"We should be embracing the health and welfare of both mothers and children in Africa while respecting sovereign prolife laws," Smith said in a statement. "Instead the Obama Administration is trying to change Kenya's existing restriction on abortion through the referendum."
He cites a State Department Inspector General Report showing that some of the groups associated with voter education projects and which are being funded by the U.S. Agency for International Development, are also tied to abortion-rights groups. In response to the report the US Embassy in Nairobi said it suspended funding to some of the voter education programs in question. There have also been accusations that anti-abortion rights groups linked to the Christian Right in the United States have helped fund the campaign against the referendum.
Kenyan politicians opposed to the constitution say the controversy in the U.S. over the referendum is proof that this new constitution has a foreign agenda and that the people should reject it.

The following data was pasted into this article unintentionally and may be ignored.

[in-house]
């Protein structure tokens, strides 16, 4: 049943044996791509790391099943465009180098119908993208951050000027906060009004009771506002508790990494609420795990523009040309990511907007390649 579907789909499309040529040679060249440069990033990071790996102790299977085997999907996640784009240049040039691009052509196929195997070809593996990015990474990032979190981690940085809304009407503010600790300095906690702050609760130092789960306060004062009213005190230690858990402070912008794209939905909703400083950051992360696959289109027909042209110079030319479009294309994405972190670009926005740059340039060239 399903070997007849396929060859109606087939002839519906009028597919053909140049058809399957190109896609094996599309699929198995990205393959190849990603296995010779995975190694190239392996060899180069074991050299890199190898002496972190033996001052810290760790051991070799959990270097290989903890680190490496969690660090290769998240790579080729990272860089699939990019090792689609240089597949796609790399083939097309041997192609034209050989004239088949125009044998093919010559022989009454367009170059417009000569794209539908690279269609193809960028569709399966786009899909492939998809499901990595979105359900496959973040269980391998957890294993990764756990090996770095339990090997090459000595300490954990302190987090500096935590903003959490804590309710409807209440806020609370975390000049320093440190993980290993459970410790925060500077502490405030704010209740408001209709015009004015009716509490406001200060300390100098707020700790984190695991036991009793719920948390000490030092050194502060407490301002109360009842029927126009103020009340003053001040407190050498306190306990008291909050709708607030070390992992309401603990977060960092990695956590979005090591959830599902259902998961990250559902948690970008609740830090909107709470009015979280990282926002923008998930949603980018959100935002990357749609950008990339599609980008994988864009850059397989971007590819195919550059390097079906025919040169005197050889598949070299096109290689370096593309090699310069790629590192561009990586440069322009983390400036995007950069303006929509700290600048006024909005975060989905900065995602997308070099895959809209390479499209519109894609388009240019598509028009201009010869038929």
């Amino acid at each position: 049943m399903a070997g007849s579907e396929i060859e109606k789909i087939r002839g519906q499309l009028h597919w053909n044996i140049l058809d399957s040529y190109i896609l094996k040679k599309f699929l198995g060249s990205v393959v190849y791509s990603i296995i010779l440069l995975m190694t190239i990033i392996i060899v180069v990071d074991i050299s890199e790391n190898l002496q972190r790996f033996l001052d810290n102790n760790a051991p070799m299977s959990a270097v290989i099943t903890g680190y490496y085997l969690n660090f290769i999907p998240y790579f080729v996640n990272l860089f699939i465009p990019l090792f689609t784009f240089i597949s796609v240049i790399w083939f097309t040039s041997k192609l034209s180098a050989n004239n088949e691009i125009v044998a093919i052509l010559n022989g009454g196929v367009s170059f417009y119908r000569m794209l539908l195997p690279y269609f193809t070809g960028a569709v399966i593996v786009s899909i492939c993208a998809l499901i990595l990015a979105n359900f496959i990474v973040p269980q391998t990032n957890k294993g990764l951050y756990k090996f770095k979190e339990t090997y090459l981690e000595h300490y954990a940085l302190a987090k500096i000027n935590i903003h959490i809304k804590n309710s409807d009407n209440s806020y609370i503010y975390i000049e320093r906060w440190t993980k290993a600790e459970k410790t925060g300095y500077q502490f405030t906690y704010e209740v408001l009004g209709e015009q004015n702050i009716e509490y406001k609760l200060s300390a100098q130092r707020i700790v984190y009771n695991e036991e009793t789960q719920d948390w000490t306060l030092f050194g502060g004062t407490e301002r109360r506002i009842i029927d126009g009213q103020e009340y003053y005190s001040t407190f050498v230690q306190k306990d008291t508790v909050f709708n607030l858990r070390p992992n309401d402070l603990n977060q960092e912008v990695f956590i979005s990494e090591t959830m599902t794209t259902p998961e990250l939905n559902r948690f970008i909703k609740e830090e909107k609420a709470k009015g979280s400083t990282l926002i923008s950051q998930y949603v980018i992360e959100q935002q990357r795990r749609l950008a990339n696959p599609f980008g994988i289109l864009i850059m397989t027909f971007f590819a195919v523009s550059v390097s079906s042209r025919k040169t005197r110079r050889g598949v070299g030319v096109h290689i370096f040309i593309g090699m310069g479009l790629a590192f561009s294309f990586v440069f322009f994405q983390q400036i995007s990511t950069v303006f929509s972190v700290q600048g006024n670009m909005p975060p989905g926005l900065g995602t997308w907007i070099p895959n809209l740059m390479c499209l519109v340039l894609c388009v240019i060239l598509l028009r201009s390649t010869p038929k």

But Almami Cyllah, the Africa regional director for the International Foundation for Electoral Systems, an election monitoring group tells ABC News that the debate over foreign influence is more of an interesting distraction than a true factor in how Kenyans will vote.
"In the final analysis it's the Kenyans who are going to vote," says Cyllah. "To claim that the U.S. Government or the Christian Right is pumping money to try and influence the vote may be possible, but if the people have the right information and they know what they are voting for those outside influences will not matter. "